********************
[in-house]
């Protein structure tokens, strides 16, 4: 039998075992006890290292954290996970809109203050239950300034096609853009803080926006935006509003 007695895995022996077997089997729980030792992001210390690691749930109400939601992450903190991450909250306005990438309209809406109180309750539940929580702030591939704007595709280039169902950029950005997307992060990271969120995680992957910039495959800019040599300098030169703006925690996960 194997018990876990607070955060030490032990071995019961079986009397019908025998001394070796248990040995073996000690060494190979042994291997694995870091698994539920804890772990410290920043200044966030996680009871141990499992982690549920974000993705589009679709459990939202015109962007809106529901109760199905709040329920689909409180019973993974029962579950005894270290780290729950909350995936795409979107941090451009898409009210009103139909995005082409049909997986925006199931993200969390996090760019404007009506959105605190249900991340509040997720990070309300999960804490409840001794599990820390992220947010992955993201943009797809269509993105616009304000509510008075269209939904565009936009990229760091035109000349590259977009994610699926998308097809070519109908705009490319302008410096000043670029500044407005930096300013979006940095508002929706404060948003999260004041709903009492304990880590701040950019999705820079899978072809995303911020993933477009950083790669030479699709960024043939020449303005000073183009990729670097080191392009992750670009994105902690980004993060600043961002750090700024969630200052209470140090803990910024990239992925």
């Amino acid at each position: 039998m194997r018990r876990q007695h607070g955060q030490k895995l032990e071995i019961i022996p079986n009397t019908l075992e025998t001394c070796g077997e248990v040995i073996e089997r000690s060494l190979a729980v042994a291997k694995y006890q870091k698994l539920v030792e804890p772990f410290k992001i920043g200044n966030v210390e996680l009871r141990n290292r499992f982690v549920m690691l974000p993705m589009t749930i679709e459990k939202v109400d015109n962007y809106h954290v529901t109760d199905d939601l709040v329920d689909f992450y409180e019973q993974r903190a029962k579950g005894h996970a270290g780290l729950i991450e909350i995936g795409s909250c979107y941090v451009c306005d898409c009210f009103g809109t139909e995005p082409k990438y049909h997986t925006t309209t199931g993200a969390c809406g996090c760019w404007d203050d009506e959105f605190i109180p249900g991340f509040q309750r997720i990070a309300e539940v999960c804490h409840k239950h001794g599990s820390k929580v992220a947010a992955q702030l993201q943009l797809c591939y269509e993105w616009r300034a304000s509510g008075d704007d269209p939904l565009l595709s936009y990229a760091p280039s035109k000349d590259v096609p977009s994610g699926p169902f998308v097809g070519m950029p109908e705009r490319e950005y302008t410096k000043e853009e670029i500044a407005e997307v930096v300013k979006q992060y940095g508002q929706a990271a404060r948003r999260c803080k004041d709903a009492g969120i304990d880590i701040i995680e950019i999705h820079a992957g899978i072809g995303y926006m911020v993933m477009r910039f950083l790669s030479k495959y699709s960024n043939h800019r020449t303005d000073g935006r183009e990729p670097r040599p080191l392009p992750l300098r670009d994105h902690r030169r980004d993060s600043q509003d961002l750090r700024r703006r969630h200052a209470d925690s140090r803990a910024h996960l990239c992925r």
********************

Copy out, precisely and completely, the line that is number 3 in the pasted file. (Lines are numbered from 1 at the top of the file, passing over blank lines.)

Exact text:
């Amino acid at each position: 039998m194997r018990r876990q007695h607070g955060q030490k895995l032990e071995i019961i022996p079986n009397t019908l075992e025998t001394c070796g077997e248990v040995i073996e089997r000690s060494l190979a729980v042994a291997k694995y006890q870091k698994l539920v030792e804890p772990f410290k992001i920043g200044n966030v210390e996680l009871r141990n290292r499992f982690v549920m690691l974000p993705m589009t749930i679709e459990k939202v109400d015109n962007y809106h954290v529901t109760d199905d939601l709040v329920d689909f992450y409180e019973q993974r903190a029962k579950g005894h996970a270290g780290l729950i991450e909350i995936g795409s909250c979107y941090v451009c306005d898409c009210f009103g809109t139909e995005p082409k990438y049909h997986t925006t309209t199931g993200a969390c809406g996090c760019w404007d203050d009506e959105f605190i109180p249900g991340f509040q309750r997720i990070a309300e539940v999960c804490h409840k239950h001794g599990s820390k929580v992220a947010a992955q702030l993201q943009l797809c591939y269509e993105w616009r300034a304000s509510g008075d704007d269209p939904l565009l595709s936009y990229a760091p280039s035109k000349d590259v096609p977009s994610g699926p169902f998308v097809g070519m950029p109908e705009r490319e950005y302008t410096k000043e853009e670029i500044a407005e997307v930096v300013k979006q992060y940095g508002q929706a990271a404060r948003r999260c803080k004041d709903a009492g969120i304990d880590i701040i995680e950019i999705h820079a992957g899978i072809g995303y926006m911020v993933m477009r910039f950083l790669s030479k495959y699709s960024n043939h800019r020449t303005d000073g935006r183009e990729p670097r040599p080191l392009p992750l300098r670009d994105h902690r030169r980004d993060s600043q509003d961002l750090r700024r703006r969630h200052a209470d925690s140090r803990a910024h996960l990239c992925r």